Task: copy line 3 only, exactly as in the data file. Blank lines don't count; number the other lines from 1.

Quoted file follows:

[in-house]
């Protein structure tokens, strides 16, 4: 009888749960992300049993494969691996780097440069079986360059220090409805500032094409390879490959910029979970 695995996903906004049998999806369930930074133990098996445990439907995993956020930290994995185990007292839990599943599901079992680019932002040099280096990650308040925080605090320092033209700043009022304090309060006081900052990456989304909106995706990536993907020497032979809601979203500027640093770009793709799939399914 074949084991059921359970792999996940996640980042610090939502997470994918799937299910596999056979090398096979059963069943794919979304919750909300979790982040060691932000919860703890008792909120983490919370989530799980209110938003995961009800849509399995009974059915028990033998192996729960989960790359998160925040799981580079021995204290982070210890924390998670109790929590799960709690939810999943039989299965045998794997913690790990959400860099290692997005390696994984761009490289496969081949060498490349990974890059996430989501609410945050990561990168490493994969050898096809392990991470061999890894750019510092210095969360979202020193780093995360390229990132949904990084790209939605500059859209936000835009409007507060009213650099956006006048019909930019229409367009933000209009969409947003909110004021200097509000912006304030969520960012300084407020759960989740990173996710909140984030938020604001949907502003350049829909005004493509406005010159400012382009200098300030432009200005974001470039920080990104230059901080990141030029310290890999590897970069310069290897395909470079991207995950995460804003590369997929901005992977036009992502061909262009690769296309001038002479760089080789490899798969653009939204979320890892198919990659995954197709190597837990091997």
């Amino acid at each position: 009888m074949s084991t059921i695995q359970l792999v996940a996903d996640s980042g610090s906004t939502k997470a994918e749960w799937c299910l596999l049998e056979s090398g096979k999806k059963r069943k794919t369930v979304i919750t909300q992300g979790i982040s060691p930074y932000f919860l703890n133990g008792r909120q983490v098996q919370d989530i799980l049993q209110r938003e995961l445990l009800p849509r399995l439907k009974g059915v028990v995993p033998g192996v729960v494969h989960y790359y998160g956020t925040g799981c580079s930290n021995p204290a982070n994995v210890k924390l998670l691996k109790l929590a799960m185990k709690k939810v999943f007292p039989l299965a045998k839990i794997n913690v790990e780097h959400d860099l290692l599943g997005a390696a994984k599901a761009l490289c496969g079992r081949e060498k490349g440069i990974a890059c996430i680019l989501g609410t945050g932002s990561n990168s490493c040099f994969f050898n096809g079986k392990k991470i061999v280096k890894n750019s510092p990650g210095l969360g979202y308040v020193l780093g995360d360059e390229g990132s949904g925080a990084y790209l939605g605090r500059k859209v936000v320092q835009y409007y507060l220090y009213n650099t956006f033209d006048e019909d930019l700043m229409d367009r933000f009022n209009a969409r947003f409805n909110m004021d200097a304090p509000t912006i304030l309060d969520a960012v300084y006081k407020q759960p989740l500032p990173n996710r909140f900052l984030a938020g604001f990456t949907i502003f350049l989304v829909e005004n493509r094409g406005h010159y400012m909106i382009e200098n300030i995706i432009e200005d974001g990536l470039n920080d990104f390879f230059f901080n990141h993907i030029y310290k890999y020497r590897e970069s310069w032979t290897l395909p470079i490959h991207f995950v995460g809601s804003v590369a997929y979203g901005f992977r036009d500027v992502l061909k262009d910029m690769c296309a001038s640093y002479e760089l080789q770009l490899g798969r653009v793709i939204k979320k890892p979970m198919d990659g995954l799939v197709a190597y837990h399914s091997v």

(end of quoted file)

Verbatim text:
């Amino acid at each position: 009888m074949s084991t059921i695995q359970l792999v996940a996903d996640s980042g610090s906004t939502k997470a994918e749960w799937c299910l596999l049998e056979s090398g096979k999806k059963r069943k794919t369930v979304i919750t909300q992300g979790i982040s060691p930074y932000f919860l703890n133990g008792r909120q983490v098996q919370d989530i799980l049993q209110r938003e995961l445990l009800p849509r399995l439907k009974g059915v028990v995993p033998g192996v729960v494969h989960y790359y998160g956020t925040g799981c580079s930290n021995p204290a982070n994995v210890k924390l998670l691996k109790l929590a799960m185990k709690k939810v999943f007292p039989l299965a045998k839990i794997n913690v790990e780097h959400d860099l290692l599943g997005a390696a994984k599901a761009l490289c496969g079992r081949e060498k490349g440069i990974a890059c996430i680019l989501g609410t945050g932002s990561n990168s490493c040099f994969f050898n096809g079986k392990k991470i061999v280096k890894n750019s510092p990650g210095l969360g979202y308040v020193l780093g995360d360059e390229g990132s949904g925080a990084y790209l939605g605090r500059k859209v936000v320092q835009y409007y507060l220090y009213n650099t956006f033209d006048e019909d930019l700043m229409d367009r933000f009022n209009a969409r947003f409805n909110m004021d200097a304090p509000t912006i304030l309060d969520a960012v300084y006081k407020q759960p989740l500032p990173n996710r909140f900052l984030a938020g604001f990456t949907i502003f350049l989304v829909e005004n493509r094409g406005h010159y400012m909106i382009e200098n300030i995706i432009e200005d974001g990536l470039n920080d990104f390879f230059f901080n990141h993907i030029y310290k890999y020497r590897e970069s310069w032979t290897l395909p470079i490959h991207f995950v995460g809601s804003v590369a997929y979203g901005f992977r036009d500027v992502l061909k262009d910029m690769c296309a001038s640093y002479e760089l080789q770009l490899g798969r653009v793709i939204k979320k890892p979970m198919d990659g995954l799939v197709a190597y837990h399914s091997v």